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Discussion Starter #1
I have to decide tonight which rings I'm going to use on my 289 rebuild. My machinist
says he used 500 grit on my cylinder walls and that they should be fine to take chromemoly
rings. But he has no direct experience with plasma-moly coated rings. I want to use
Total Seal rings, but theirs are plasma-moly and I don't know if that will be ok for my block.

Anyone have any direct knowledge about these? camachinist? Whisperer? Anyone?

Rich
'67 C-code 'vert (Dees67)
'69 GT FB (project car)
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I use a C/A ZGF top ring and a Total Seal second ring on the race car.....both are plasma moly...
I cheated a bit since my piston has a 1/16" top and second ring groove...

IMO, if the shop isn't familiar with the surface deformation required to seat these rings, either don't use the shop or don't use the rings...
There is a specific stone set and a specific pressure and dwell required on the CK10 to finish the wall surface to seat these rings...I leave these settings to the gentleman who does the machining on my blocks...he does most of the racing engines in our area...

I recommend plasma moly rings if you can get the cylinder walls prepared correctly....

There's nothing wrong with plain cast rings on a stock rebuilt engine...personally, I've always avoided chrome rings because sometimes they never seat....

Tell me a little more about the rest of the combination and the prospective use...

Pat
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Discussion Starter #3
Sure. The motor started out as a C-code 289. It's been bored 0.060 over (had bad ridges) and honed
by the machine shop I mentioned at the top. I'm having the stock heads worked up by PowerHeads, and
I'm installing Keith Black KB115 (flat-top) pistons on Federal Mogul remanned rods. The CR should come
in somewhere close to 10.0:1 with about 54cc combustion chambers.

The usage is going to be strictly street (and I don't mean the racing class), with an RPM range of
0-5500.

How does plasma-moly compare to chromemoly? My guy says my cylinder walls should be good to
go for chromemoly, but does that mean they're ok for plasma-moly too? I definitely don't want to have
my new motor burning blowby oil for 5000 miles while I wait for the rings to seat. By the same token,
I don't want to put in cheesy rings and find my self rebuilding the rebuild 60k miles from now, y'know?

I like the Total Seal because of their 2-piece secondary compression ring which makes a lot of sense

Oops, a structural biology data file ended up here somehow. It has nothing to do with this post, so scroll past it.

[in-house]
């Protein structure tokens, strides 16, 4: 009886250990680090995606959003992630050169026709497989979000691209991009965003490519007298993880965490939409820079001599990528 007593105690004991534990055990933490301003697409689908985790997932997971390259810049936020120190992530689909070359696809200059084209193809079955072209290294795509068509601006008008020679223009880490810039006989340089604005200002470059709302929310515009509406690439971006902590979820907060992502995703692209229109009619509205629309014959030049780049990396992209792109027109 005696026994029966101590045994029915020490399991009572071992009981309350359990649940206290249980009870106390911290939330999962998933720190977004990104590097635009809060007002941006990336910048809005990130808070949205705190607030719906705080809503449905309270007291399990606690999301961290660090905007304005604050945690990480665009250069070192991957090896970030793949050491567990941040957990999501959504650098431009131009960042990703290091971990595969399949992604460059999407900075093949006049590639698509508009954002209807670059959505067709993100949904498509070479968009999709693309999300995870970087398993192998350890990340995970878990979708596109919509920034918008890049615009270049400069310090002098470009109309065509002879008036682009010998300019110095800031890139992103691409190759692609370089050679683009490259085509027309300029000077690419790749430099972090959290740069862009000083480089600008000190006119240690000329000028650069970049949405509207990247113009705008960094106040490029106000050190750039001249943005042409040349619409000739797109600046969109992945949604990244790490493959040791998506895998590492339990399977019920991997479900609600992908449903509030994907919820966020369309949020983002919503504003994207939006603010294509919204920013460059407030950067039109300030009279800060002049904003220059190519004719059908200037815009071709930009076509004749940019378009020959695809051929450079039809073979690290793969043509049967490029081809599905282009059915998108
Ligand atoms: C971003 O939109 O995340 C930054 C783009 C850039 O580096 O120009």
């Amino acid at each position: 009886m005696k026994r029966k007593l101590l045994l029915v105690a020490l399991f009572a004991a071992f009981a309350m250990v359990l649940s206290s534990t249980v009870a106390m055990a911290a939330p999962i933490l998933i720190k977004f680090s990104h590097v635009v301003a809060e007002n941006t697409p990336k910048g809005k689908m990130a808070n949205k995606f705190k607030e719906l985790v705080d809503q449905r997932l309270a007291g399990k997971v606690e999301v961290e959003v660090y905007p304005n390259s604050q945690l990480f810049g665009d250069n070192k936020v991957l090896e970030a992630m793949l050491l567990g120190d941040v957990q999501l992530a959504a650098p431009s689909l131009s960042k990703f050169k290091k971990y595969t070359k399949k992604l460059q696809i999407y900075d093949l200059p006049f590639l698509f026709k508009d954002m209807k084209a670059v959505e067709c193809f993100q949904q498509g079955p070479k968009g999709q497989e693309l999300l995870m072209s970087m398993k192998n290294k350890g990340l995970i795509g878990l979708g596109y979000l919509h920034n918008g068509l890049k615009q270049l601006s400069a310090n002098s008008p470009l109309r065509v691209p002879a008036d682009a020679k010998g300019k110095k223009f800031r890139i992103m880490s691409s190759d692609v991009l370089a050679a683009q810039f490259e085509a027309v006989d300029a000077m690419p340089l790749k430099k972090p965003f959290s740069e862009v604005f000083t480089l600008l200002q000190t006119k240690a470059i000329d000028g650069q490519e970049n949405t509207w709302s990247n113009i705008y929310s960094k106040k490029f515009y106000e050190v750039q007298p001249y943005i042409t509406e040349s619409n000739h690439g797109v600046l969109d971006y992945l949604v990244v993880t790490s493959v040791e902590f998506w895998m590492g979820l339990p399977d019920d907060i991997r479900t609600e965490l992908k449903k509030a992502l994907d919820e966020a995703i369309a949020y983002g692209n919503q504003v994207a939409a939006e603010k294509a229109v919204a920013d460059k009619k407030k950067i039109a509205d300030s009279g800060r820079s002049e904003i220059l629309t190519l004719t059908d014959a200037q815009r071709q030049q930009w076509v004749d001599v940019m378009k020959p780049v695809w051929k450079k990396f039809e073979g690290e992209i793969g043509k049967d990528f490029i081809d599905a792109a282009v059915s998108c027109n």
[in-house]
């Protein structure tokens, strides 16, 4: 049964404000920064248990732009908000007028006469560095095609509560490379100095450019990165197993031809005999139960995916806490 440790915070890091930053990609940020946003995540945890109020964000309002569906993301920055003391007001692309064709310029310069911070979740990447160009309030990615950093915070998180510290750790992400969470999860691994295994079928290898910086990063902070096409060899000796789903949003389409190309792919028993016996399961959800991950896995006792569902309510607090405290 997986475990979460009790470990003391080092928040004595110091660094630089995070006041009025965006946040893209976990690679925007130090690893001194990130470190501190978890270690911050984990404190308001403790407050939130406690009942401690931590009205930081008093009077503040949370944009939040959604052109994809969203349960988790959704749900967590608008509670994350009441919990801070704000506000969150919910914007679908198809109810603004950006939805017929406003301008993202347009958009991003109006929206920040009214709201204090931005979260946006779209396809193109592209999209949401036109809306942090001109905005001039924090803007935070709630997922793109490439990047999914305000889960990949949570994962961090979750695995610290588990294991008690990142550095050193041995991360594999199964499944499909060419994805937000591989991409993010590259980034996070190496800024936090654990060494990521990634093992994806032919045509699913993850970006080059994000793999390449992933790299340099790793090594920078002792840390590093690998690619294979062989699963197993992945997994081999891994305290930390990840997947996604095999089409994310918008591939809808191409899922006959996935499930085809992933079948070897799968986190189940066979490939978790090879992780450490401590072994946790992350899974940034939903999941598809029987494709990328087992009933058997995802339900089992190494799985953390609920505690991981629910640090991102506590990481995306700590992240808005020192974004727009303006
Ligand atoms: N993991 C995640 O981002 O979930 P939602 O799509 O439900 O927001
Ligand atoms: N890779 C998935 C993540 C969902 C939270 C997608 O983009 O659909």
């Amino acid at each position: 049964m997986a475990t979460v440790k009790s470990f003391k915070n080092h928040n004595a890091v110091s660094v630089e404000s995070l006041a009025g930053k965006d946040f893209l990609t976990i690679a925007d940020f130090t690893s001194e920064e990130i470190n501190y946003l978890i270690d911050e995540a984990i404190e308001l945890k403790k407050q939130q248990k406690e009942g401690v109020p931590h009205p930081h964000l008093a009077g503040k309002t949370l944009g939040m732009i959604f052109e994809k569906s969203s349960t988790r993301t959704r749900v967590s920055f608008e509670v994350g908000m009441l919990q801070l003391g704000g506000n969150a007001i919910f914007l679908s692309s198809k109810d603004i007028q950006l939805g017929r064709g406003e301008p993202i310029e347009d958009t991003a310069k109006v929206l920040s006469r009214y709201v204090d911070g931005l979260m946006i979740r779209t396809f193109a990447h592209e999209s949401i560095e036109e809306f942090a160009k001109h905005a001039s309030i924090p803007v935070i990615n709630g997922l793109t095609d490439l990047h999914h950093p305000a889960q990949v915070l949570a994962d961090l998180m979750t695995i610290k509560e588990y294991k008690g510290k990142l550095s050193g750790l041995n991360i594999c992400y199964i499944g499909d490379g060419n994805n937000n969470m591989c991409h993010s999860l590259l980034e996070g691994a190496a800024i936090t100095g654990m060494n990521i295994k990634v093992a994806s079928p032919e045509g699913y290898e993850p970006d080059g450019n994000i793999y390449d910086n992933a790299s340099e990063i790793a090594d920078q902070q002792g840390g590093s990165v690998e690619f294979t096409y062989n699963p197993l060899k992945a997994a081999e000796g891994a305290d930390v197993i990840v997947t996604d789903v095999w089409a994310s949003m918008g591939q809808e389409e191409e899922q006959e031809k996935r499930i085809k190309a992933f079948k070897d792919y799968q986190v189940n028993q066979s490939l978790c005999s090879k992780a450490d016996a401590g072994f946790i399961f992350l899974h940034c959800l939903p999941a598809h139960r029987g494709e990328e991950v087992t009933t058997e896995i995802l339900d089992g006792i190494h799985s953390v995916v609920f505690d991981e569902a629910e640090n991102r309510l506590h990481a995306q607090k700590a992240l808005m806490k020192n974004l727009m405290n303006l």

to me (sort of like a poor man's zero gap ring).

If I'm better off with iron rings, whose would you recommend?

Rich
'67 C-code 'vert (Dees67)
'69 GT FB (project car)
Check out my band: Brickyard Blues
 

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A 500 grit finish will be pretty smooth. A chrome ring requires a 280 grit finish, a plasma moly ring requires a 400 grit finish...

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Discussion Starter #5
So it sounds like what I should do is call Total Seal and see if I can get a ductile iron set with
a gapless secondary ring and standard tension oil ring set.

Rich
'67 C-code 'vert (Dees67)
'69 GT FB (project car)
Check out my band: Brickyard Blues
 

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You'll be OK with the Plasma-Moly, (or the standard iron rings). I like the plasma moly file fit Speed-Pro rings, all I've ever used. They say always keep a clean breather element when using Moly rings, they don't like dirt.

Required tools for operating a Vintage Mustang:
1. Duct Tape
2. J.B. Weld
3. B.F.H. (Big Fat Hammer)
4. VINTAGE MUSTANG FORUMS II
(Power is cheap, reliability costs money!)
 

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Discussion Starter #8
Are the C&A zero gap rings suitable for a long-life street application? Are they better than the
Total Seal gapless or just different?

Rich
'67 C-code 'vert (Dees67)
'69 GT FB (project car)
Check out my band: Brickyard Blues
 

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my two favorite engine guys (one's a mustang guy, the other/s an engine builder) recommended I go with cast iron. They both said that they will take heat away from the cyl walls much better than and cr/moly ring ever could. I'd like to see the heat transference and capacity specs compared to iron.